Fusion Science and Technology / Volume 64 / Number 2 / August 2013 / Pages 194-200
IFE / Proceedings of the Twentieth Topical Meeting on the Technology of Fusion Energy (TOFE-2012) (Part 1), Nashville, Tennessee, August 27-31, 2012 / dx.doi.org/10.13182/FST13-A18076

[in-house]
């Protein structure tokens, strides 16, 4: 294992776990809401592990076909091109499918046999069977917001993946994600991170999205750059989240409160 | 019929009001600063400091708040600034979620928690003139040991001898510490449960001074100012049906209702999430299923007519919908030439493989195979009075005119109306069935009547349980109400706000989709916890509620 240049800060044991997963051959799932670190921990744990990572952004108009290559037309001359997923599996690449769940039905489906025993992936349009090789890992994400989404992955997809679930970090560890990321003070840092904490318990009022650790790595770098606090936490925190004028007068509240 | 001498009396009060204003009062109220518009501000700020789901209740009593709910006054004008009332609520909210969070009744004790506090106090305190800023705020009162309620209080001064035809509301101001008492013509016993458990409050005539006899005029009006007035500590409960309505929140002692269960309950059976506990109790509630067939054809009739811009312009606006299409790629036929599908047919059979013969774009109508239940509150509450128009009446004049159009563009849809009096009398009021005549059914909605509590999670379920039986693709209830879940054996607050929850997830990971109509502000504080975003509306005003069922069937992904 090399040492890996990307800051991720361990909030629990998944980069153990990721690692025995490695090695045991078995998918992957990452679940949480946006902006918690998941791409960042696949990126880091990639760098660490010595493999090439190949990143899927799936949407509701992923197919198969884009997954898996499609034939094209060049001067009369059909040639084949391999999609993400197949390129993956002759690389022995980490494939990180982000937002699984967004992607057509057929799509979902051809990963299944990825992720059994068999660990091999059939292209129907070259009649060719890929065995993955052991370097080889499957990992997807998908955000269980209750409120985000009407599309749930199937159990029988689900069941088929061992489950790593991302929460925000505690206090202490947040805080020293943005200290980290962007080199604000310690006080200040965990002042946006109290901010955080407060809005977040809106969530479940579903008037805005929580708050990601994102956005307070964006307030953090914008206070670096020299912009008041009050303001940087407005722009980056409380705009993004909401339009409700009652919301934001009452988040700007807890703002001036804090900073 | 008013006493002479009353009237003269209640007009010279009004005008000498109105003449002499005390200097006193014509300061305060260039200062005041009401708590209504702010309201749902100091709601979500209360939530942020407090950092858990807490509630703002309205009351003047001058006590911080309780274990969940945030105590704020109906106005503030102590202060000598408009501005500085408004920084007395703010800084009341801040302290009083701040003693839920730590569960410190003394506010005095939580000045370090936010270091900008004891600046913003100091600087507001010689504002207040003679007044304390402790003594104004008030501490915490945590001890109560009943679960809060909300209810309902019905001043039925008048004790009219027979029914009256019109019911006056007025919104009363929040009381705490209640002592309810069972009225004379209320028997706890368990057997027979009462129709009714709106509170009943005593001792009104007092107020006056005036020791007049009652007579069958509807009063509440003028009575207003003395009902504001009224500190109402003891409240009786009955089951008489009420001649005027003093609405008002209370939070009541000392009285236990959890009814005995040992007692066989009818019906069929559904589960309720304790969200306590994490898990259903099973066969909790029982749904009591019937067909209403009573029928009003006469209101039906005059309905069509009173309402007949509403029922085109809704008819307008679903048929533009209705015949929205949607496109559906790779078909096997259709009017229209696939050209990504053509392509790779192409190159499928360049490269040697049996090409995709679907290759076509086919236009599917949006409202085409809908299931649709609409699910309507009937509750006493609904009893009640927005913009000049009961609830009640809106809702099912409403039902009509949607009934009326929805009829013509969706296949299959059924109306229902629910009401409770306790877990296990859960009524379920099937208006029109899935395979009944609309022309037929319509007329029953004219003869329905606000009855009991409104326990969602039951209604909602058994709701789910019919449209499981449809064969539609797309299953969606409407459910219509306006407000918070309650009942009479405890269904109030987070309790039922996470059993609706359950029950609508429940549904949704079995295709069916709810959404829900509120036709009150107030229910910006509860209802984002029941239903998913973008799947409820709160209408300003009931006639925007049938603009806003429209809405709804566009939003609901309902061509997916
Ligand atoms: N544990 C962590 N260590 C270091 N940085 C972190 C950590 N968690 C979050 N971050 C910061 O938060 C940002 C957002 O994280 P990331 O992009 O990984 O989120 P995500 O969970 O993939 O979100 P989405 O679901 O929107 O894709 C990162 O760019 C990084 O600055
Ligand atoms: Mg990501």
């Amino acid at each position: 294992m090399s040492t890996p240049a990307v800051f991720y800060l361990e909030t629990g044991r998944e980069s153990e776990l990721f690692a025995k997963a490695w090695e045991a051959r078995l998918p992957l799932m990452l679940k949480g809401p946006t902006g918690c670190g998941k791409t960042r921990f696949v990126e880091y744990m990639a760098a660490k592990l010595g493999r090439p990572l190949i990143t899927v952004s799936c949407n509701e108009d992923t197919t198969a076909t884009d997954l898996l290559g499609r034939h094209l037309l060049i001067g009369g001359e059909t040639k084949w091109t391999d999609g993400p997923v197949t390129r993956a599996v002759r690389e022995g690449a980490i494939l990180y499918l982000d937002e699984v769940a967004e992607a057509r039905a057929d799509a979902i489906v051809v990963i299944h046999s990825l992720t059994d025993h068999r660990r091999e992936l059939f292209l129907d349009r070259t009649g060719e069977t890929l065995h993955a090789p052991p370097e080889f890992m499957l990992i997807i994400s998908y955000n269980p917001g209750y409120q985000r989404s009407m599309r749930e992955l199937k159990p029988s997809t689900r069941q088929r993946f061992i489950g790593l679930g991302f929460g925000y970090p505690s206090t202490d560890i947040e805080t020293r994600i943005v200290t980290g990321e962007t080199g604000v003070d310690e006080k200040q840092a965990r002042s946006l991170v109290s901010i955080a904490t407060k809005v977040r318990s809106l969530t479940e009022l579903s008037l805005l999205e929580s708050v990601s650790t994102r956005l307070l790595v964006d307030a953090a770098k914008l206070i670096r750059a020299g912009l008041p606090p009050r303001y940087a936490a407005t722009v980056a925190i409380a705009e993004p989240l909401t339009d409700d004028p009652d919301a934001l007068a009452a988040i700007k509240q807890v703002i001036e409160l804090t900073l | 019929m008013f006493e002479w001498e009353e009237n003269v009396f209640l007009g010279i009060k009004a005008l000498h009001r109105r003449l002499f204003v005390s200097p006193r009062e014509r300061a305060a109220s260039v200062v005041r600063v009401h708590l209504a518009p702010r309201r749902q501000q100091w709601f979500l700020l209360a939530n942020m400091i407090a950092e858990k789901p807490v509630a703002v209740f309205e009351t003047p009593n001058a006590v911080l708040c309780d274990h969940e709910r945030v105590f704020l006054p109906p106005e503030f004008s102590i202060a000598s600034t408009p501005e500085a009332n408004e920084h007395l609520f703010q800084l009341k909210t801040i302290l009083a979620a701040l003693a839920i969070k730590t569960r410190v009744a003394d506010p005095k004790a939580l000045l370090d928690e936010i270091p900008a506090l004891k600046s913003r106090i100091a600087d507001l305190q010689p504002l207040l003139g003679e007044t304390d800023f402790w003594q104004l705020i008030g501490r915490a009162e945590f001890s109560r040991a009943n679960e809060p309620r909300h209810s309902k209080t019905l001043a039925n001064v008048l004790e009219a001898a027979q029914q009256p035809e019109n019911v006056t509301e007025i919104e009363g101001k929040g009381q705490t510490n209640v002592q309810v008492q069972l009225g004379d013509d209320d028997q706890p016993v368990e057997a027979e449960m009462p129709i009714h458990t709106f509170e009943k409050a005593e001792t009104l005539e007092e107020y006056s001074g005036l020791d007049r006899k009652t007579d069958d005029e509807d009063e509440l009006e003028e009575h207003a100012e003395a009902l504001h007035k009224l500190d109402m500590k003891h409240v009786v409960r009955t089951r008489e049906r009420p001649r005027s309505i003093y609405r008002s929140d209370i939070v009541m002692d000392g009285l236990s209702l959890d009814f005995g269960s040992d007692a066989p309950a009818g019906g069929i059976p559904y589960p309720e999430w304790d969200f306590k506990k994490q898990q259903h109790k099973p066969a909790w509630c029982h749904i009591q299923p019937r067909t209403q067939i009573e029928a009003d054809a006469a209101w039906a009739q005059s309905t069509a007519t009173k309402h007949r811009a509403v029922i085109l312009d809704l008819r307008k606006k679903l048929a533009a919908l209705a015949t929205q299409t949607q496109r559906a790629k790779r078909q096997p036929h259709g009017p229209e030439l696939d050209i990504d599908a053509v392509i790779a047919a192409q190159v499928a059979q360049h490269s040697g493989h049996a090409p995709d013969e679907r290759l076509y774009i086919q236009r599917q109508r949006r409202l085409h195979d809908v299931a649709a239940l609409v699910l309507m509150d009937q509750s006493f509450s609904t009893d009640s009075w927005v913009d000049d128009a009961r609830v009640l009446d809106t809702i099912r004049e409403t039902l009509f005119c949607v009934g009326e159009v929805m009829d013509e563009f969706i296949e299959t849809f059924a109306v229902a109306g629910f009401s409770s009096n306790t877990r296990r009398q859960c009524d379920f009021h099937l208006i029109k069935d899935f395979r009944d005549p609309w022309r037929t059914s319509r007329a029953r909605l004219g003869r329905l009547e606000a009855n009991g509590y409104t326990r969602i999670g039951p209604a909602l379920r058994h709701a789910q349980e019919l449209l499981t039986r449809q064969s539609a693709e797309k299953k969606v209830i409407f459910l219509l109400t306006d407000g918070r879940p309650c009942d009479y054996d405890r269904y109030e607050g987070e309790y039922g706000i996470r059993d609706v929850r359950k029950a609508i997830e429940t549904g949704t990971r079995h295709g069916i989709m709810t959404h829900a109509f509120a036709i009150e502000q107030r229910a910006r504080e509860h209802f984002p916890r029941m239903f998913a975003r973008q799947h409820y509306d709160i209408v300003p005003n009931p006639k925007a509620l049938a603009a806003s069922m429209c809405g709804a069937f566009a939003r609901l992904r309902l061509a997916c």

Recent designs for laser driven, direct drive inertial confinement fusion (ICF) indicate that substantial gains (G>100) might be achieved with lower total laser energy (E~500 kJ) than previously considered possible. A leading contender is the shock ignition approach which compresses low aspect ratio pellets with high intensity laser pulses (1015 W/cm2) before achieving ignition with a final higher intensity spike (1016 W/cm2). Excimer laser systems based on a krypton-fluoride (KrF) medium are particularly well suited to these new ideas as they operate in the ultraviolet (248 nm), provide highly uniform illumination, possess large bandwidth (1-3 THz), and can easily exploit beam zooming to improve laser-target coupling for the final spike pulse. This paper will examine target physics advantages of KrF lasers in relation to the new implosion designs and the balancing of hydrodynamic instability and laser-plasma instabilities. Supporting experimental and theoretical studies of are being conducted by the Nike laser group at the U. S. Naval Research Laboratory. Recent experimental work has also shown that the high ablation pressures and smooth profiles obtained with the Nike laser can be used to accelerate planar targets to velocities consistent with the requirements of impact ignition.